Linda Maye Adams

Soldier, Storyteller

Bicycling in and out of the story


I’ve found it curious that anything that works really well for a pantser (person who doesn’t outline) is often deemed by the writing community as a “Do not” and a “Really Bad Idea.”

Like moving around in the story as you writing and making changes.  It’s called cycling.

It’s not editing or revising as you write, because I’m still creating the story.  Unless a sentence is making me go “huh” I don’t fix at the sentence level.  Well, except for typos.  They’re fair game.  I add more description, foreshadowing, maybe whole scenes that I realize I need.

But I have some set guidelines too.  I don’t need to them any longer, really.  But the major two:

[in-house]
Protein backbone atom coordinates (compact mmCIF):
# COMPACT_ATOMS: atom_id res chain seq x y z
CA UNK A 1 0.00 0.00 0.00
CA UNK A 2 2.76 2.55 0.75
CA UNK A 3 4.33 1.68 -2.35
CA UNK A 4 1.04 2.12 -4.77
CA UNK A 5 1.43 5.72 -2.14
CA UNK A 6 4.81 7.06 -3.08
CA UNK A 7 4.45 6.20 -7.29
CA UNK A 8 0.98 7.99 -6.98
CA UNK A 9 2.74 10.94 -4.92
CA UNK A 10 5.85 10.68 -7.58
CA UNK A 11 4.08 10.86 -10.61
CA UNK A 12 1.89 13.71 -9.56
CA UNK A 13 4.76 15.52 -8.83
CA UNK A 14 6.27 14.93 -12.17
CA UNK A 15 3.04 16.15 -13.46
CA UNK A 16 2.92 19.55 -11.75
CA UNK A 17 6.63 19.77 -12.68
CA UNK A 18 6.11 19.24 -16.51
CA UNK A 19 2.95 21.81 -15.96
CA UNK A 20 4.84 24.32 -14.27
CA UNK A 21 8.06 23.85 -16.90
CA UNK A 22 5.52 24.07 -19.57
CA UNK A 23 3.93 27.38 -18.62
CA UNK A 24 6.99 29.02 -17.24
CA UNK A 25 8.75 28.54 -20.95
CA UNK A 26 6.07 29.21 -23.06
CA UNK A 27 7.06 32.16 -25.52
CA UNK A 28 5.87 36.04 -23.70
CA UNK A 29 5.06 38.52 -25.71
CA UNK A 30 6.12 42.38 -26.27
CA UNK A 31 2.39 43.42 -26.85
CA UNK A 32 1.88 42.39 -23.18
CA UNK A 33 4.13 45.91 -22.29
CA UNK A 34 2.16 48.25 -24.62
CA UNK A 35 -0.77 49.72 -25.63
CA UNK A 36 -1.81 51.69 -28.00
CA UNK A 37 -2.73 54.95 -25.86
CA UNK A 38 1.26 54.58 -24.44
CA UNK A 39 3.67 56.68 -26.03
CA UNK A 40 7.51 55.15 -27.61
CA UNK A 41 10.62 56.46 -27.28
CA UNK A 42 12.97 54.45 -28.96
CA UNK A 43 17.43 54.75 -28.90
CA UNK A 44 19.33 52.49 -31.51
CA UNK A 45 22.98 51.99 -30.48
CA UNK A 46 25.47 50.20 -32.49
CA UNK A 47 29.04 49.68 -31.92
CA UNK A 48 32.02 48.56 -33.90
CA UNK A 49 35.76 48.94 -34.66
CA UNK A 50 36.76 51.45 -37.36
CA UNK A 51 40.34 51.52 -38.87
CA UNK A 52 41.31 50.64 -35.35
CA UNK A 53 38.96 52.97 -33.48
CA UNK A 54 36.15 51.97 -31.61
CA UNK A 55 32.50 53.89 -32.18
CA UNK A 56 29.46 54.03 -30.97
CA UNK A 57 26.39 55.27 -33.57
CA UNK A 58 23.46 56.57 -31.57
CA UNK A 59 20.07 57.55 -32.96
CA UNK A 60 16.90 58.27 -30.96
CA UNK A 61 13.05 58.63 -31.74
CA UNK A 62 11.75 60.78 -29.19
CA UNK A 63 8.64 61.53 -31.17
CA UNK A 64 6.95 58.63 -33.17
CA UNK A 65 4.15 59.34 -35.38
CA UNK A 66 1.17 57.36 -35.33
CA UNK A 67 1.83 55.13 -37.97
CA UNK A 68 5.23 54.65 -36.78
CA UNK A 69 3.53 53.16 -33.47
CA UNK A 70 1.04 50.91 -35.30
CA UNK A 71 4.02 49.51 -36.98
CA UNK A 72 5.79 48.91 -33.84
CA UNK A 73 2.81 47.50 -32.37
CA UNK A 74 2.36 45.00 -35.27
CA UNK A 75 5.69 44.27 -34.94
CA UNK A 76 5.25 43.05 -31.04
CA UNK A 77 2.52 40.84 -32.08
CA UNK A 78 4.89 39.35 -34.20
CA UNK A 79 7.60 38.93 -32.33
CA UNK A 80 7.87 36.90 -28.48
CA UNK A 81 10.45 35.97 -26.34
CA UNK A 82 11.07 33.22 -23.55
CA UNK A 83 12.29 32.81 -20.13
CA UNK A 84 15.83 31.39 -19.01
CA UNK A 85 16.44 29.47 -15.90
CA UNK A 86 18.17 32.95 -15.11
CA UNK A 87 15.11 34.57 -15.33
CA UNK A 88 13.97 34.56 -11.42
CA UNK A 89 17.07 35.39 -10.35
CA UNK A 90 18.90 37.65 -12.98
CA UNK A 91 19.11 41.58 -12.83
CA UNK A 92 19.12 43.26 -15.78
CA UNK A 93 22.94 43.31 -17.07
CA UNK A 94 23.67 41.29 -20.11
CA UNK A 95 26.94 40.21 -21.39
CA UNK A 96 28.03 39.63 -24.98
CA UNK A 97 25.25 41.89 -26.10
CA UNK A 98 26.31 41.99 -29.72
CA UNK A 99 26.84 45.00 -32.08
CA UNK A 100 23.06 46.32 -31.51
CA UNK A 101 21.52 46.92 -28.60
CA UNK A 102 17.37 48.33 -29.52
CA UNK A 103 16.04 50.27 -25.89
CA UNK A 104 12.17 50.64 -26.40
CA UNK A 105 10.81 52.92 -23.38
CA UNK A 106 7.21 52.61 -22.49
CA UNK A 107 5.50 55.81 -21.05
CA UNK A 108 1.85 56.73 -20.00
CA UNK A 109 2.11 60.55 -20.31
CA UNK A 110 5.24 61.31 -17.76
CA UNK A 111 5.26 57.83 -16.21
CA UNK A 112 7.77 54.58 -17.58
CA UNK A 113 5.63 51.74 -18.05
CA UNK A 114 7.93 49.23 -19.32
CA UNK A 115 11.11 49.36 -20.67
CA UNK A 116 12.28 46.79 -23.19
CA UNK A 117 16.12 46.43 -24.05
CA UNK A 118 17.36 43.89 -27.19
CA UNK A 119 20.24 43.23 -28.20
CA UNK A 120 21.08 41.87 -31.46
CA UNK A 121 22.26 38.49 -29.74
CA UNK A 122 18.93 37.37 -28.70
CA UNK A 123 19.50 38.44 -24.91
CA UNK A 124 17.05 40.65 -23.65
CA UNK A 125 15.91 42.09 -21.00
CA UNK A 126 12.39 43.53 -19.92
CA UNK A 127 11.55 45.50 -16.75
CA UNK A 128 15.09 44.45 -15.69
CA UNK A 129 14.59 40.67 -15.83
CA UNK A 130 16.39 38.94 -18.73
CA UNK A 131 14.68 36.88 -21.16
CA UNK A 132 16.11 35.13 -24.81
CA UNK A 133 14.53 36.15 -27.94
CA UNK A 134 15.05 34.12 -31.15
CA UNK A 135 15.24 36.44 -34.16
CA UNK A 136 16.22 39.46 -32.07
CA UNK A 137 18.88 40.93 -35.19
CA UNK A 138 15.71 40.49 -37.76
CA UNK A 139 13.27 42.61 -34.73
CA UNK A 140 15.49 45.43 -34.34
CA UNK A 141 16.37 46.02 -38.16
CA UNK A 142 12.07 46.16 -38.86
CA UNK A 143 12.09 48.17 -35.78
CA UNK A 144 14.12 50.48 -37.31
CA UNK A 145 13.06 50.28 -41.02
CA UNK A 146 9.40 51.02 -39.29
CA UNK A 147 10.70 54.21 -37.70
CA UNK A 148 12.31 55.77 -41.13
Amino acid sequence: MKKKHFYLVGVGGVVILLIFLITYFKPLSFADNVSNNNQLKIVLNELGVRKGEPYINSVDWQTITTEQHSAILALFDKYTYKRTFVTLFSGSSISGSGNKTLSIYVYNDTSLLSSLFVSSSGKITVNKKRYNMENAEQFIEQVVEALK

1. Don’t move around when I’m stuck, since it can turn into a procrastination tool.  On my first novel in the Dark Ages, I’d get stuck and cycle back and start actual revision—changing big things.
  2. Don’t change sentences because they have to be perfect. I used to work with a cowriter, and he was always trying to change the individual words because the thought if we used happy instead of glad, it might be less marketable.

Knowing these helped me resist temptation to fix something that didn’t need fixing and focus on the story instead.

 

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